Without access to reliable and official NPS cost estimates, I will concentrate on a few of the major items that seem to be ''on the table'' currently, but first I will briefly summarize my background and set forth some overall concerns.
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Background:

I am a biologist with primary interests and concerns in the ecology of plant and animal communities. My training was at Stanford and U.C., Berkeley. I have been privileged to work with some of the great ecologists including Starker Leopold whose work still is the foundation of much NPS wildlife and wildland policy. I have a home near Yosemite part of which is rented on a nightly basis to Yosemite visitors--perhaps the smallest rental unit in the area.

I have been in love with Yosemite from childhood. I hiked the High Sierra Loop many times in my early teens and hiked from Mt. Whitney to Yosemite Valley on the John Muir Trail by myself when I was sixteen. I have climbed many of the walls and peaks of Yosemite, skied the trails, and kayaked the rivers. My wife and I were married in a snowstorm on Henness Ridge overlooking the Merced River and its South Fork.

After finishing graduate school at U.C. Berkeley, my first major work was with David grower, who asked me to put together The Environmental Handbook, which was the unofficial handbook for the first Earth Day. The NPS bought many copies to help their managers to better understand increasingly complex environmental issues--and they have grown much more complex since then.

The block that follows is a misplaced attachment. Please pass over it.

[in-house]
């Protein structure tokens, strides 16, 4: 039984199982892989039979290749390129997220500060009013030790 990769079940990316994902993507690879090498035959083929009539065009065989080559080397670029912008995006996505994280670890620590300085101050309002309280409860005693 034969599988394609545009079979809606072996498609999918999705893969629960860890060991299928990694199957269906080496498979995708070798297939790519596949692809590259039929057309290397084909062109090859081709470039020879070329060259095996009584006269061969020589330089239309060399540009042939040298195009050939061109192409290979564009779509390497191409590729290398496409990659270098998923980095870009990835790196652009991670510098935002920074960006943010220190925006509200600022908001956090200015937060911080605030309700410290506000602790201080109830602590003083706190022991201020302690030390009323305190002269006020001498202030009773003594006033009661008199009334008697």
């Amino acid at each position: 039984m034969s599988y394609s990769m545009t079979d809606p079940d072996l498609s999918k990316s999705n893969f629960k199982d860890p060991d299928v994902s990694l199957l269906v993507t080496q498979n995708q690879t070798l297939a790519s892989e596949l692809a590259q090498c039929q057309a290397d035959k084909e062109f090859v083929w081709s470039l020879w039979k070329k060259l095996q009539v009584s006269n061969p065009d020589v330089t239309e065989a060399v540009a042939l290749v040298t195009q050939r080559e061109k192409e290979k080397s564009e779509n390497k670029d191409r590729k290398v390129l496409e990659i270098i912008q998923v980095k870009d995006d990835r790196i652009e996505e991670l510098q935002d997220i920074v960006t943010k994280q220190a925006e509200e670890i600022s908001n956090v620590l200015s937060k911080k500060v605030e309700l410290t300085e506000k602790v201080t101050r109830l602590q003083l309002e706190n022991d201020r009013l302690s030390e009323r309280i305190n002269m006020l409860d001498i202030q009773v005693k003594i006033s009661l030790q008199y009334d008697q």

As an environmental consultant for the Curry Company, I was privileged to be able to play a key role in many lasting environmental projects in Yosemite. Some of these were the establishment of a comprehensive recycling and beverage container deposit program, elimination of CFC containing products from the Park, ensuring protection for the Merced River in the Wild and Scenic River System, removing many obsolete structures, and writing the environmental assessments for major projects including the removal of the sewer plant from the west end of Yosemite Valley.
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Concern with the rush to implement Reservations and other restrictions on use:

We are alarmed at the rapid push by the NPS to implement a Day Use Reservations System without public hearings or input as well as the rush to go forward with other newly proposed major changes in Yosemite Valley. While the GMP authorizes many of the actions, many others are treading new ground and require public review and NEPA compliance. We are including here the closing of the Rivers Campground which is not called for in the 1980 GMP, and the proposed Taft Toe parking area and the related elimination of the excellent one way loop road that was one of the major accomplishments of the recent past. But the rush for reservations seems particularly misplaced. We realize these projects are intended to help reduce Yosemite's automobile congestion. We know they are well-intentioned, but nevertheless we feel they will be counterproductive.